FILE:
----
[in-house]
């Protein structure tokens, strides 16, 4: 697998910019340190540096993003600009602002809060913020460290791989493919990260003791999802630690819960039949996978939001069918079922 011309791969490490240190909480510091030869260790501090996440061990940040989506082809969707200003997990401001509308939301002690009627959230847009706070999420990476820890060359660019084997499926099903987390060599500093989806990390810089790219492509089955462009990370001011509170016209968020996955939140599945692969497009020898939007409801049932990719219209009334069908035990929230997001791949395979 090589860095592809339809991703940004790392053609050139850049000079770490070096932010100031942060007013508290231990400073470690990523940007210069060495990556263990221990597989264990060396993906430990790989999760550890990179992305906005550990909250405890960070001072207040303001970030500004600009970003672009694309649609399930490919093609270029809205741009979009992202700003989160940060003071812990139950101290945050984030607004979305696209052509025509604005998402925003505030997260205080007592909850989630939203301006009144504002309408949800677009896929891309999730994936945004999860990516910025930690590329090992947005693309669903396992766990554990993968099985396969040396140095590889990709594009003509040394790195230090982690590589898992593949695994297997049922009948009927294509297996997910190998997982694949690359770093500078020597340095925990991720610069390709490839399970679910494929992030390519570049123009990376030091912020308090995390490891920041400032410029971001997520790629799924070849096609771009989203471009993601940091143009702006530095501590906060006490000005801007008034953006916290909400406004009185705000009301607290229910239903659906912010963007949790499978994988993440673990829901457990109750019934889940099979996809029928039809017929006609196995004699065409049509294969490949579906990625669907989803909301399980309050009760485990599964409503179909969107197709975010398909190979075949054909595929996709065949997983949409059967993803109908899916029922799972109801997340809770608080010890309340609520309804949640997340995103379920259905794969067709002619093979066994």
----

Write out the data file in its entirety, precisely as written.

[in-house]
């Protein structure tokens, strides 16, 4: 697998910019340190540096993003600009602002809060913020460290791989493919990260003791999802630690819960039949996978939001069918079922 011309791969490490240190909480510091030869260790501090996440061990940040989506082809969707200003997990401001509308939301002690009627959230847009706070999420990476820890060359660019084997499926099903987390060599500093989806990390810089790219492509089955462009990370001011509170016209968020996955939140599945692969497009020898939007409801049932990719219209009334069908035990929230997001791949395979 090589860095592809339809991703940004790392053609050139850049000079770490070096932010100031942060007013508290231990400073470690990523940007210069060495990556263990221990597989264990060396993906430990790989999760550890990179992305906005550990909250405890960070001072207040303001970030500004600009970003672009694309649609399930490919093609270029809205741009979009992202700003989160940060003071812990139950101290945050984030607004979305696209052509025509604005998402925003505030997260205080007592909850989630939203301006009144504002309408949800677009896929891309999730994936945004999860990516910025930690590329090992947005693309669903396992766990554990993968099985396969040396140095590889990709594009003509040394790195230090982690590589898992593949695994297997049922009948009927294509297996997910190998997982694949690359770093500078020597340095925990991720610069390709490839399970679910494929992030390519570049123009990376030091912020308090995390490891920041400032410029971001997520790629799924070849096609771009989203471009993601940091143009702006530095501590906060006490000005801007008034953006916290909400406004009185705000009301607290229910239903659906912010963007949790499978994988993440673990829901457990109750019934889940099979996809029928039809017929006609196995004699065409049509294969490949579906990625669907989803909301399980309050009760485990599964409503179909969107197709975010398909190979075949054909595929996709065949997983949409059967993803109908899916029922799972109801997340809770608080010890309340609520309804949640997340995103379920259905794969067709002619093979066994």